The cast of Laugh Out Loud Theater’s ‘Trump in Space.’ (Photo: Tyler Core)
By Becky Sarwate
Love it or (more likely) loathe it: the Trump administration has gifted America with comedy gold. POTUS 45’s more hateful policies (such as a xenophobic immigration strategy infused with class warfare or fossil-fuel tilted deregulation) are no laughing matter. Though many are feeling the country less morally tolerable by the second, we’re often surprised by genuine if unintentional humor. It’s hard not to laugh at former Trump press secretary-turned-dance-competition-contestant Sean Spicer, or the linguistic presents we’ve received from our Commander-in-Chief’s illiterate tongue and keyboard – “covfefe,” “infantroopen” and so much more. So why is Trump in Space not funny?
Many, including myself, had high expectations for the limited run at Chicago’s Laugh Out Loud Theater. Lampooning this White House should be as easy as shooting fish in the proverbial barrel. The show is a product of the esteemed Second City Hollywood Studio Theater, where it has enjoyed a 23-month stint with rave reviews. In the hands of the original, founding Windy City chapter of the comedy powerhouse, I figured what has already been found quality can only improve.
As it turns out, that’s not true. It’s impossible to say with certainty, having not seen the California edition, what liberties the Chicago troupe took with the source material. As with any improv comedy piece, Trump in Space appears to have broadly drawn plot elements with plenty of room left for individual craftsmanship. What I can say with conviction is that with this group of performers, in this city and on this stage, the work is disappointingly bland and uninspired.
Directed by John Hildreth, the creative team behind this edition of Trump in Space has decided to let the music do the work. This choice necessitates letting well sung, but not entirely funny numbers stand in for off-the-cuff, satirical dialogue. While there is no doubt that musical director Phil Caldwell has a talent for matching the pop kitsch of yesterday with futuristic angst, that doesn’t make the results amusing. And when audiences come to a Second City-branded production in a space that has “Laugh Out Loud” in its very name, we have the right to expect guffaws. Instead, by prioritizing scripted musical narrative over free association, Trump in Space only reminds us that a bleak, dystopic American future is now.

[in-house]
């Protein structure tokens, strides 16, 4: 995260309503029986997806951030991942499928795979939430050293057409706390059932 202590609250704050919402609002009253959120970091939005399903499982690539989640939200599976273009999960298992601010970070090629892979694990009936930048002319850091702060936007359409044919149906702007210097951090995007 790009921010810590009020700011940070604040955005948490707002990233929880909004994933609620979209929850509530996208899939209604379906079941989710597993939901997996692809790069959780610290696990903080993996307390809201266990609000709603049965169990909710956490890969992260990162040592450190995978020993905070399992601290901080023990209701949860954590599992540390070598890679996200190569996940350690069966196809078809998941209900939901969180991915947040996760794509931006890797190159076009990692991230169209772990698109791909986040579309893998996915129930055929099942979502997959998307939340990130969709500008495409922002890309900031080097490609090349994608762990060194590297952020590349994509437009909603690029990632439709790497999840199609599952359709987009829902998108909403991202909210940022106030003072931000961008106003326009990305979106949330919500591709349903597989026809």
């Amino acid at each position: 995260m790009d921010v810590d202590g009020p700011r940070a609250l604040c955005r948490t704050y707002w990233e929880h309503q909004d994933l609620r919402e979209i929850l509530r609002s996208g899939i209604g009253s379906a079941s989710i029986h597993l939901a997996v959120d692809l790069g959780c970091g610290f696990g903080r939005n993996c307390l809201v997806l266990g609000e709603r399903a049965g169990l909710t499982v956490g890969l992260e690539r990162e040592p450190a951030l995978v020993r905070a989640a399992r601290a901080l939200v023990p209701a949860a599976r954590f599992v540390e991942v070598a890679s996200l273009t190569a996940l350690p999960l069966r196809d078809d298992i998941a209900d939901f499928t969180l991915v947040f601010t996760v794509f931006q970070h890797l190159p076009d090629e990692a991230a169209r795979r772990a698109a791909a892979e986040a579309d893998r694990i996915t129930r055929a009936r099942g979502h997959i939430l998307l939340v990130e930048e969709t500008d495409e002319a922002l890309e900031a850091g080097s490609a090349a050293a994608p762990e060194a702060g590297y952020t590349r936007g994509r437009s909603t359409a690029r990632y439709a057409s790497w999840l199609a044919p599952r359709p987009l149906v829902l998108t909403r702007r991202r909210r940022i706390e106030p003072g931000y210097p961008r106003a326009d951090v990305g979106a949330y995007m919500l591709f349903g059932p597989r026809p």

The somewhat boundless plot outline is as follows: 399 years into the future, Earth has been destroyed by a combination of climate change and nuclear war (Ha! Impossible!). Warring bands of descendants from 2019 America’s political leaders continue their partisan squabbles in outer space. Audiences are introduced to Natasha Trump (Alaina Hoffman) and her grumpy band of Empire-like evildoers — Lieutenants Kushner and Graham, among others — the one percent looking for new planets to subjugate and deplete. Trump’s sworn enemies are the dressed in blue lib rebels, led by President Barry Sanders (Scott Cupper) and his associates, Warren and Pelosi, et al “snowflakes.”
Trump and Sanders are star-crossed lovers with a complicated past presented as a sendup of every romance ever, without any of the necessary sexual tension or teasing humor. Instead, there are Fleetwood Mac puns and power ballads.
Not all is lost. Audiences are treated to a solid, 1-2 combo performance from Rudy Voit and Caroline Nash as The Executive, an Emperor Palpatine-like character with solid one-liners and killer dance moves. Mr. Voit and Ms. Nash are almost worth the ticket price and I look forward to seeing their work in future Chicago productions.
Trump in Space runs a mere 60 minutes, in a cool space with an art deco bar imported from a Wisconsin Depression-era supper club. The show’s marketing campaign promises laughs at the expense of the least popular American president in the modern era. It should work, but it doesn’t. It’s somehow fitting that the biography of the production fails to live up to the hype — much like the real-world experience of its target.
Trump in Space
Laugh out Loud Comedy Club
3851 N Lincoln, Chicago
Through September 28
Becky Sarwate is an award-winning journalist, theater critic, blogger, and author of Cubsessions: Famous Fans of Chicago’s North Side Baseball Team (Eckhartz Press). She is a proud Chicago resident, where Becky lives with her husband Bob, their cats, Wendy and Lisa and their dog, RuPaul. Check out her collected work at BeckySarwate.com, and follow her on Twitter @BeckySarwate.